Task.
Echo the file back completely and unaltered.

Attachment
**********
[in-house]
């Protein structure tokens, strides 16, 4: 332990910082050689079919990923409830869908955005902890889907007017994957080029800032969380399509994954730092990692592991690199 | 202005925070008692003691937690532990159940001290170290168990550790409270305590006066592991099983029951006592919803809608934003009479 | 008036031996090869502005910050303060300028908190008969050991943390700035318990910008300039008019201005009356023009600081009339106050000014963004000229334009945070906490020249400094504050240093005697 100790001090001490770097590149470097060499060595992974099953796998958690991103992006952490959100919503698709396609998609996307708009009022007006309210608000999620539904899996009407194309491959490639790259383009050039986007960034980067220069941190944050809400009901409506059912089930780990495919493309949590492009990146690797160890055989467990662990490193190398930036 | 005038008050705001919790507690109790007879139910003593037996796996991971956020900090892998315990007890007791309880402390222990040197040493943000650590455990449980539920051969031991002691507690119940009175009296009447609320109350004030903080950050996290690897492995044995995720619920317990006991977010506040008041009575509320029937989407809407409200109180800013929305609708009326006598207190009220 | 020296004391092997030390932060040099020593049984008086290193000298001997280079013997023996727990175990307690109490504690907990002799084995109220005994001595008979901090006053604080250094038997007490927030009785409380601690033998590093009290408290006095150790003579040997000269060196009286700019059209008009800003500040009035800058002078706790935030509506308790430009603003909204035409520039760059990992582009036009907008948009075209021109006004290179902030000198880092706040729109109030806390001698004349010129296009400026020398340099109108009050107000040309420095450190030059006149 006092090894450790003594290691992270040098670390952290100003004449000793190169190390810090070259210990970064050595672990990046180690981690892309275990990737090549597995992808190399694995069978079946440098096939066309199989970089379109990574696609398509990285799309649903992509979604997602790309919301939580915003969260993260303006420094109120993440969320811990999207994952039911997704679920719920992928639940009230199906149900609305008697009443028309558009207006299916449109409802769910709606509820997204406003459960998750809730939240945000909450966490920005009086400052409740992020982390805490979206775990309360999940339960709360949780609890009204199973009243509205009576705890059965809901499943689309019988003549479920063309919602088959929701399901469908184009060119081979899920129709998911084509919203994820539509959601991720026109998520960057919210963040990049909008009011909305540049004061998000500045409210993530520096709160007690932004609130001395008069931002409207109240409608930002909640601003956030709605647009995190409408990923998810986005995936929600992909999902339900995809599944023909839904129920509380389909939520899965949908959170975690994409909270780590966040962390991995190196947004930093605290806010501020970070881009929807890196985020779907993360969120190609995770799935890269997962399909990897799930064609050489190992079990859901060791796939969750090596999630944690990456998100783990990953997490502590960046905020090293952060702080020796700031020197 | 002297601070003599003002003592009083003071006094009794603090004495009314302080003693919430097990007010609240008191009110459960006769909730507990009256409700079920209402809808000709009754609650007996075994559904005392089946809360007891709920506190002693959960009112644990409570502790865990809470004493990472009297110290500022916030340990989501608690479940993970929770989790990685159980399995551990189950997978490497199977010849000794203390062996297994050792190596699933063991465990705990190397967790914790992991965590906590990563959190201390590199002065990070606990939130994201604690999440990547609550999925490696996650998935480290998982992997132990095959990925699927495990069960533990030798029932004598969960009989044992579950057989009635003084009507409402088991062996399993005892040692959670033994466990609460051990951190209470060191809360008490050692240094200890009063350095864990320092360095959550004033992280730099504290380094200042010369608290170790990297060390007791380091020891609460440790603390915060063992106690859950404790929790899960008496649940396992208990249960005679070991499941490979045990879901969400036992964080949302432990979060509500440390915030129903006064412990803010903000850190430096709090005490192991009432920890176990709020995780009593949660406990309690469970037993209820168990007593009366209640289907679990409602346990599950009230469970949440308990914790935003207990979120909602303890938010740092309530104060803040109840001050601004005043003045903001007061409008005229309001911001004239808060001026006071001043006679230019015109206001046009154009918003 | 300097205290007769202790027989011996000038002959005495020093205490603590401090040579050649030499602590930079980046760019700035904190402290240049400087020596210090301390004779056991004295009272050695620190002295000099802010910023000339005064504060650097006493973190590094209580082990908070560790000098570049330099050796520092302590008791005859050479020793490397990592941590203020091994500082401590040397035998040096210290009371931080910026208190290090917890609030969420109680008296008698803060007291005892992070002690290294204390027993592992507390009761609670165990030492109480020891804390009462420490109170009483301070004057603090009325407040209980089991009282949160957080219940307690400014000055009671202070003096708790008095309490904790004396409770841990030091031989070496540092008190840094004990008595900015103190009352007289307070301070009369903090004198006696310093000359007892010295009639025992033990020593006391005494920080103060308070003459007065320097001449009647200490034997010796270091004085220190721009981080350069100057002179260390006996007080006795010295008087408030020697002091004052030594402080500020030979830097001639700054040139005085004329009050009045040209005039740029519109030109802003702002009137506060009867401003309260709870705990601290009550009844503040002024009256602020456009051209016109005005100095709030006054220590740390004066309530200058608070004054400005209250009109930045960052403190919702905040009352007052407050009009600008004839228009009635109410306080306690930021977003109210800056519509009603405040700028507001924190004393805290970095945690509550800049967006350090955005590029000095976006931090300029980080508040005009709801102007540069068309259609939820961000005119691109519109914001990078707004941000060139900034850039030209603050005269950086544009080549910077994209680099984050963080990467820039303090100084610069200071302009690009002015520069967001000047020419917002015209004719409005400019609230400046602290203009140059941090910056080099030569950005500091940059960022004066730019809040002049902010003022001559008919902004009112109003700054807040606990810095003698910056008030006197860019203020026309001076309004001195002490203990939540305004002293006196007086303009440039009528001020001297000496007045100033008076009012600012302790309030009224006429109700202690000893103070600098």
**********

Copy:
[in-house]
């Protein structure tokens, strides 16, 4: 332990910082050689079919990923409830869908955005902890889907007017994957080029800032969380399509994954730092990692592991690199 | 202005925070008692003691937690532990159940001290170290168990550790409270305590006066592991099983029951006592919803809608934003009479 | 008036031996090869502005910050303060300028908190008969050991943390700035318990910008300039008019201005009356023009600081009339106050000014963004000229334009945070906490020249400094504050240093005697 100790001090001490770097590149470097060499060595992974099953796998958690991103992006952490959100919503698709396609998609996307708009009022007006309210608000999620539904899996009407194309491959490639790259383009050039986007960034980067220069941190944050809400009901409506059912089930780990495919493309949590492009990146690797160890055989467990662990490193190398930036 | 005038008050705001919790507690109790007879139910003593037996796996991971956020900090892998315990007890007791309880402390222990040197040493943000650590455990449980539920051969031991002691507690119940009175009296009447609320109350004030903080950050996290690897492995044995995720619920317990006991977010506040008041009575509320029937989407809407409200109180800013929305609708009326006598207190009220 | 020296004391092997030390932060040099020593049984008086290193000298001997280079013997023996727990175990307690109490504690907990002799084995109220005994001595008979901090006053604080250094038997007490927030009785409380601690033998590093009290408290006095150790003579040997000269060196009286700019059209008009800003500040009035800058002078706790935030509506308790430009603003909204035409520039760059990992582009036009907008948009075209021109006004290179902030000198880092706040729109109030806390001698004349010129296009400026020398340099109108009050107000040309420095450190030059006149 006092090894450790003594290691992270040098670390952290100003004449000793190169190390810090070259210990970064050595672990990046180690981690892309275990990737090549597995992808190399694995069978079946440098096939066309199989970089379109990574696609398509990285799309649903992509979604997602790309919301939580915003969260993260303006420094109120993440969320811990999207994952039911997704679920719920992928639940009230199906149900609305008697009443028309558009207006299916449109409802769910709606509820997204406003459960998750809730939240945000909450966490920005009086400052409740992020982390805490979206775990309360999940339960709360949780609890009204199973009243509205009576705890059965809901499943689309019988003549479920063309919602088959929701399901469908184009060119081979899920129709998911084509919203994820539509959601991720026109998520960057919210963040990049909008009011909305540049004061998000500045409210993530520096709160007690932004609130001395008069931002409207109240409608930002909640601003956030709605647009995190409408990923998810986005995936929600992909999902339900995809599944023909839904129920509380389909939520899965949908959170975690994409909270780590966040962390991995190196947004930093605290806010501020970070881009929807890196985020779907993360969120190609995770799935890269997962399909990897799930064609050489190992079990859901060791796939969750090596999630944690990456998100783990990953997490502590960046905020090293952060702080020796700031020197 | 002297601070003599003002003592009083003071006094009794603090004495009314302080003693919430097990007010609240008191009110459960006769909730507990009256409700079920209402809808000709009754609650007996075994559904005392089946809360007891709920506190002693959960009112644990409570502790865990809470004493990472009297110290500022916030340990989501608690479940993970929770989790990685159980399995551990189950997978490497199977010849000794203390062996297994050792190596699933063991465990705990190397967790914790992991965590906590990563959190201390590199002065990070606990939130994201604690999440990547609550999925490696996650998935480290998982992997132990095959990925699927495990069960533990030798029932004598969960009989044992579950057989009635003084009507409402088991062996399993005892040692959670033994466990609460051990951190209470060191809360008490050692240094200890009063350095864990320092360095959550004033992280730099504290380094200042010369608290170790990297060390007791380091020891609460440790603390915060063992106690859950404790929790899960008496649940396992208990249960005679070991499941490979045990879901969400036992964080949302432990979060509500440390915030129903006064412990803010903000850190430096709090005490192991009432920890176990709020995780009593949660406990309690469970037993209820168990007593009366209640289907679990409602346990599950009230469970949440308990914790935003207990979120909602303890938010740092309530104060803040109840001050601004005043003045903001007061409008005229309001911001004239808060001026006071001043006679230019015109206001046009154009918003 | 300097205290007769202790027989011996000038002959005495020093205490603590401090040579050649030499602590930079980046760019700035904190402290240049400087020596210090301390004779056991004295009272050695620190002295000099802010910023000339005064504060650097006493973190590094209580082990908070560790000098570049330099050796520092302590008791005859050479020793490397990592941590203020091994500082401590040397035998040096210290009371931080910026208190290090917890609030969420109680008296008698803060007291005892992070002690290294204390027993592992507390009761609670165990030492109480020891804390009462420490109170009483301070004057603090009325407040209980089991009282949160957080219940307690400014000055009671202070003096708790008095309490904790004396409770841990030091031989070496540092008190840094004990008595900015103190009352007289307070301070009369903090004198006696310093000359007892010295009639025992033990020593006391005494920080103060308070003459007065320097001449009647200490034997010796270091004085220190721009981080350069100057002179260390006996007080006795010295008087408030020697002091004052030594402080500020030979830097001639700054040139005085004329009050009045040209005039740029519109030109802003702002009137506060009867401003309260709870705990601290009550009844503040002024009256602020456009051209016109005005100095709030006054220590740390004066309530200058608070004054400005209250009109930045960052403190919702905040009352007052407050009009600008004839228009009635109410306080306690930021977003109210800056519509009603405040700028507001924190004393805290970095945690509550800049967006350090955005590029000095976006931090300029980080508040005009709801102007540069068309259609939820961000005119691109519109914001990078707004941000060139900034850039030209603050005269950086544009080549910077994209680099984050963080990467820039303090100084610069200071302009690009002015520069967001000047020419917002015209004719409005400019609230400046602290203009140059941090910056080099030569950005500091940059960022004066730019809040002049902010003022001559008919902004009112109003700054807040606990810095003698910056008030006197860019203020026309001076309004001195002490203990939540305004002293006196007086303009440039009528001020001297000496007045100033008076009012600012302790309030009224006429109700202690000893103070600098």